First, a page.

It is estimated two-thirds of Federal executives are eligible to retire within the next five years. If they all retire when they become eligible, there will be a large gap in our Federal leadership workforce. Given the significance of these events, how can we continue to develop the leadership talent pool to effectively fill future vacancies?
Succession management is the process of identifying those jobs considered to be at the core of the organization-- too critical to be left vacant or filled by any but the best qualified persons—and then creating a strategic plan to fill them with experienced and capable employees. Succession management is critical to mission success and creates an effective process for recognizing, developing, and retaining top leadership talent. It is important to note that strategic succession planning is not about talents the organization needs now; rather, it is projecting the talent, knowledge, skills and competencies needed for the future of an agency/organization.
In summary, succession management is a systematic approach for:
• Shaping the leadership culture.
• Building a leadership pipeline/talent pool to ensure leadership continuity.
• Developing potential successors whose strengths will best fit with the agency’s needs.
• Identifying the best candidates for categories of positions.
• Concentrating resources on the talent development process, yielding a greater Return on
Title 5, Section 412.101 of the U.S. Code of Federal Regulations (5 U.S.C. 412.101) states:
“In consultation with the Office of Personnel Management, the head of each agency shall establish - (1) a comprehensive management succession program to provide training to employees to develop managers for the agency.”
Federal Government Tools and Resources
The U.S. Office of Personnel Management (OPM)
- OPM’s succession management plan is a fundamental component of the agency’s overall human capital planning priority. The plan supports:
- Workforce Planning by providing direction for managing critical leadership development resources and helps ensure the best use of those resources to achieve organizational goals and objectives. It also provides a mechanism for assuring continuity of leadership by creating a methodical process to identify leadership needs and to develop plans to meet those needs.
- The Identification of Highly Talented Individuals who have exceptional talent and performance and should be identified and advanced based on merit.
- Overall employee development - Employees are often hired knowing that they will require continued training to meet the needs of their jobs, and succession management helps justify the cost of training devoted to leadership development.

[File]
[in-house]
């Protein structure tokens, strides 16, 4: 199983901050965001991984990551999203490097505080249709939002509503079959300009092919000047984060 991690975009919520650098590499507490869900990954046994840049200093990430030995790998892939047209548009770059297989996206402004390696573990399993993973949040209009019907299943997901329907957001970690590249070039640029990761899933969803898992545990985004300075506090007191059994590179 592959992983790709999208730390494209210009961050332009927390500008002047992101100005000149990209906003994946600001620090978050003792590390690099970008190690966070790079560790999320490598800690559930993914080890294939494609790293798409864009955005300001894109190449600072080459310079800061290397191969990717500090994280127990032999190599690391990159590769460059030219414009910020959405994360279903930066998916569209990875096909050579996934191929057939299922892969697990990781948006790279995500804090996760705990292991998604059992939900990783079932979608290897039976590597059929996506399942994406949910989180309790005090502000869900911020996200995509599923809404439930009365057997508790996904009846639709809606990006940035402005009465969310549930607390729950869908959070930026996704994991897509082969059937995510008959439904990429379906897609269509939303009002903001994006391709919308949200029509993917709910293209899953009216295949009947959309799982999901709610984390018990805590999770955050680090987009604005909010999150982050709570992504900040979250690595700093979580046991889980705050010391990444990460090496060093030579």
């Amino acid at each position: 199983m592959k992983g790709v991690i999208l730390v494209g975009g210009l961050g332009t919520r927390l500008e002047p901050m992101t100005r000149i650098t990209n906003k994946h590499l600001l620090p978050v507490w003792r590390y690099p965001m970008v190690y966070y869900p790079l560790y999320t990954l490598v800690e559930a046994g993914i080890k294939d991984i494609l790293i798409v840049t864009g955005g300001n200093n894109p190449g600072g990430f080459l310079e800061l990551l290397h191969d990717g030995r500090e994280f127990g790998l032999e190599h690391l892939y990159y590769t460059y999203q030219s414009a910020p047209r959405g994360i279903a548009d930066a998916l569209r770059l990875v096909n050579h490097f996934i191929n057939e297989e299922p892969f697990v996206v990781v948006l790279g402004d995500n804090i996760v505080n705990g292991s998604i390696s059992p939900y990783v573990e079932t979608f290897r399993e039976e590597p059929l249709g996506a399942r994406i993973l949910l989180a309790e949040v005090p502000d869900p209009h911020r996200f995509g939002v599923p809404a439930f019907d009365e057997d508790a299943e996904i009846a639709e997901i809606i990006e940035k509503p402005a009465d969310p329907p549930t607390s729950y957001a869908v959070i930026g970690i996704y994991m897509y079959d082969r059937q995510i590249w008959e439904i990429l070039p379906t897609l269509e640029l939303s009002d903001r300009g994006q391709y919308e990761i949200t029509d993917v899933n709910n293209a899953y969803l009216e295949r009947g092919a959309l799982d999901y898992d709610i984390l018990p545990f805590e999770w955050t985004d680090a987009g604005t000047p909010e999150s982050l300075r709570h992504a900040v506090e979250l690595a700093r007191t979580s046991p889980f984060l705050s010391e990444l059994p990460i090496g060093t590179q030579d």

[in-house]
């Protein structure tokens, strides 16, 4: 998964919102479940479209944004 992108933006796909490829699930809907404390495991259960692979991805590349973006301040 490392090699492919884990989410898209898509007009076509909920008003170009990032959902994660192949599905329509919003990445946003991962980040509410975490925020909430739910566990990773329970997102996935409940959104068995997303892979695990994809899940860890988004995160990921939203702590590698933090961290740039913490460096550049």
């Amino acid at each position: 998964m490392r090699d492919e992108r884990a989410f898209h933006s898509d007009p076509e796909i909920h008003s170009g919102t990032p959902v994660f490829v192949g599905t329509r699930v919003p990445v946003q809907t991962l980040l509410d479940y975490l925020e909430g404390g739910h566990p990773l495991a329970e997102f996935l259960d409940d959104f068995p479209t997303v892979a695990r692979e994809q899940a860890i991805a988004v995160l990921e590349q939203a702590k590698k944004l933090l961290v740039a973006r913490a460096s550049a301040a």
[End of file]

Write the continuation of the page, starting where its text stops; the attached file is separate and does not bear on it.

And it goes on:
- In 2010, OPM conducted their latest Succession Planning Study (2010) in which senior leaders and HR professionals reviewed all leadership positions to determine their succession planning risk level. As a result of the analysis and research, all OPM's leadership positions received either a moderate or low succession risk level -- no positions were marked as high-risk.
- OPM's Human Capital Assessment Team: Offers an informative manual, A Guide to the Strategic Leadership Succession Management Model that helps agencies evaluate their existing talent pool, project future levels of leadership sufficiency, and examine the prospect of reorganization in line with mission-critical goals and priorities. Other resources on OPM's website include an outline of the Succession Planning process and Effective Succession Strategies.
Private Sector Tools and Resources
The Corporate Leadership Council (CLC)
- Agencies may find the CLC’s Workforce Planning Support Toolkit helpful in managing future talent needs as well as addressing succession management plans. For additional information, see the Corporate Leadership Council's Succession Planning Homepage.
The way in which positions are filled can also play a vital role in change management and culture transition. If an organization's culture is described as stagnant, safe, and lacking creativity, a strategic decision to consider may be to fill more leadership roles from outside the organization rather than from inside progression. If an organization's leadership is perceived to be highly effective, motivational, thriving and customer focused, then the strategic decision may be to promote from within. Both recruiting and development strategies would be developed to compliment the desired organizational culture. The list below depicts the breakdown of this structure:
- Accelerate development of candidates ready to move into leadership positions.
- Retain people in the leadership positions until candidates are considered ready to compete for those positions.
- Recruit individuals with technical and management experience to move immediately into the leadership positions.
- Reorganize functions and positions to meet the mission with the talent from the first three options.